Who Goes There? Old Kaiser Bill and The Crown Prince

Fantastic photo – and some great research.

Doing Our Bit


I was unaware of the story behind this unusual postcard when I purchased it at an antiques fair last fall however my research has uncovered an interesting tale. The photo shows a young driver from the Canadian Army Services Corps pulling a wagon with “Old Kaiser Bill” locked up in a wooden cage. The card is not dated but includes a hand-written message on back which reads:

“These are the polash (sic) soldiers that acted up these pictures. See Old Kaiser Bill in the cage and the Prince with his white pants and bound in rope.”

The Prince, presumably Kaiser Wilhelm’s oldest son Friedrich Wilhelm Victor August Ernst, is wearing what appears to be a 19th Century Canadian Militia 7-button tunic with “Austrian Knot” cuffs. The wagon is surrounded by a handful of other characters including one wearing a home-made pickelhaube and holding a sign that says “Von Luddendorff”.

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Today in WW1: Stretcher-bearer wins the VC

George William Burdett Clare took part in actions in France which would win him the Victoria Cross.

Clare, who was born in St Ives, Cambridgeshire, on May 18, 1889, was a 28-year-old private in the 5th Lancers (Royal Irish).

He was awarded the Victoria Cross for his actions on November 28/29, 1917 at Bourlon Wood, France, during the Battle of Cambrai, at which he was killed.

This photograph, taken earlier this year, shows his name on the Cambrai Memorial to the Missing at Louverval.


The citation for his VC, which was published in the London Gazette on January 8, 1918, reads:

“For most conspicuous bravery and devotion to duty when, acting as a stretcher-bearer during a most intense and continuous enemy bombardment, Pte. Clare dressed and conducted wounded over the open to the dressing-station about 500 yards away. At one period when all the garrison of a detached post, which was lying out in the open about 150 yards to the left of the line occupied, had become casualties, he crossed the intervening space, which was continually swept by heavy rifle and machine-gun fire, and having dressed all the cases, manned the post single-handed till a relief could be sent. Pte. Clare then carried a seriously wounded man through intense fire to cover, and later succeeded in getting him to the dressing station. At the dressing-station he was told that the enemy was using gas shells to a large extent in the valley below, and as the wind was blowing the gas towards the line of trenches and shell-holes occupied, he started on the right of the line and personally warned every company post of the danger, the whole time under shell and rifle fire. This very gallant soldier was subsequently killed by a shell.”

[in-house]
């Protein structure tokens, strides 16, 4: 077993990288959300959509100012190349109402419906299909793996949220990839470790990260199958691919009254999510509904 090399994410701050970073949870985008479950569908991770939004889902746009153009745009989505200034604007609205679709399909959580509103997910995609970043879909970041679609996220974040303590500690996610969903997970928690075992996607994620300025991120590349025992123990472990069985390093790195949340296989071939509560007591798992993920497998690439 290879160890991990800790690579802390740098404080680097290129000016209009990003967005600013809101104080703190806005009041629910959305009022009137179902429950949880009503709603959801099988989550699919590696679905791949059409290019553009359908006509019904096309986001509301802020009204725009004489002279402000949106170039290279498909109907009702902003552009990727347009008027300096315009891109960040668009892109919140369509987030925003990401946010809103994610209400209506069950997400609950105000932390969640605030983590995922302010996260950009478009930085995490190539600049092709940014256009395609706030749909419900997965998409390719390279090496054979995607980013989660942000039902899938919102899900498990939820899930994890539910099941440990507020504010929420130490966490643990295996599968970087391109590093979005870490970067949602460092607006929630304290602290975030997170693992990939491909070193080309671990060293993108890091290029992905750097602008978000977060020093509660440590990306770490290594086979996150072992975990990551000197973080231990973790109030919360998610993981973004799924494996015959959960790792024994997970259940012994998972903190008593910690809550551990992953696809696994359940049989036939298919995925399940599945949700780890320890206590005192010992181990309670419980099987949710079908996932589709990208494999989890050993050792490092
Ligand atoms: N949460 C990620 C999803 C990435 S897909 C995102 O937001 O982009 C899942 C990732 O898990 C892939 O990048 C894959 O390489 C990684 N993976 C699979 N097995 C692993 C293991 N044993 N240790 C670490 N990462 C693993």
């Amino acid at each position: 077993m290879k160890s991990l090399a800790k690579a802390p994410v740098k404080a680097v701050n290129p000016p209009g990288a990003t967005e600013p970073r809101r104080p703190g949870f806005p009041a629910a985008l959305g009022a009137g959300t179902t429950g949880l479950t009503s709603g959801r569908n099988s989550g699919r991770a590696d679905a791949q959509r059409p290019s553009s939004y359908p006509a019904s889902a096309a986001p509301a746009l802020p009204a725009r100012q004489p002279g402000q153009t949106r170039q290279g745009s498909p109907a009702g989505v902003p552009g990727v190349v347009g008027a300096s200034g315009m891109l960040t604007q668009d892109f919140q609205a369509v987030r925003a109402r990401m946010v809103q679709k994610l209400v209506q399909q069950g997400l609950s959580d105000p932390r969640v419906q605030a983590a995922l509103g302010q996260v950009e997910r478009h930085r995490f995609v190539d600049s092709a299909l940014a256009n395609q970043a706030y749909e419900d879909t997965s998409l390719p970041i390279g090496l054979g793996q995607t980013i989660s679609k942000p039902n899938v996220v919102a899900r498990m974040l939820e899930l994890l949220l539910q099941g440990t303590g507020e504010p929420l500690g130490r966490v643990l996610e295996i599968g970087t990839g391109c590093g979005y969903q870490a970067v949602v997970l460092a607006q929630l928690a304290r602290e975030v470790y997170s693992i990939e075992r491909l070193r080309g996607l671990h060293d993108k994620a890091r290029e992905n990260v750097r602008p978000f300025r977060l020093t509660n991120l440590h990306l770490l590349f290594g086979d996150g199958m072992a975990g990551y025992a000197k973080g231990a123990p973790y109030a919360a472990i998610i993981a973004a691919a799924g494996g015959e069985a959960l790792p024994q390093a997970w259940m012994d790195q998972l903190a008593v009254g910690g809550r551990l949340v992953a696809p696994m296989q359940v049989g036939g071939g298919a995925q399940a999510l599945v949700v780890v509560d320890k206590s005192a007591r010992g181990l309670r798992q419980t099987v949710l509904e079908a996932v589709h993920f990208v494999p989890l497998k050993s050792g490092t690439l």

Today in WW1: A tank commander’s VC

Wales-born Richard William Leslie Wain was awarded the Victoria Cross after his actions on November 20, 1917, during the Battle of Cambrai.

Born in Penarth, near Cardiff, Wain had fought on the first day of the Battle of the Somme with the 17th Battalion of the Manchester Regiment.

He had been wounded during the fighting for the village of Montauban.

He later joined the Heavy Section of the Machine Gun Corps which was equipped with tanks and took part in the Battle of Messines in June 1917.

In November 1917, aged 20, he was a section commander and acting captain in A Battalion, Tank Corps, when he took part in fighting at Marcoing, near Cambrai.

The citation for his Victoria Cross reads:

“For most conspicuous bravery in command of a section of Tanks. During an attack the Tank in which he was, was disabled by a direct hit near an enemy strong point which was holding up the attack. Capt. Wain and one man, both seriously wounded, were the only survivors. Though bleeding profusely from his wounds, he refused the attention of stretcher-bearers, rushed from behind the Tank with a Lewis gun, and captured the strong point, taking about half the garrison prisoners. Although his wounds were very serious he picked up a rifle and continued to fire at the retiring enemy until he received a fatal wound in the head. It was due to the valour displayed by Capt. Wain that the infantry were able to advance.”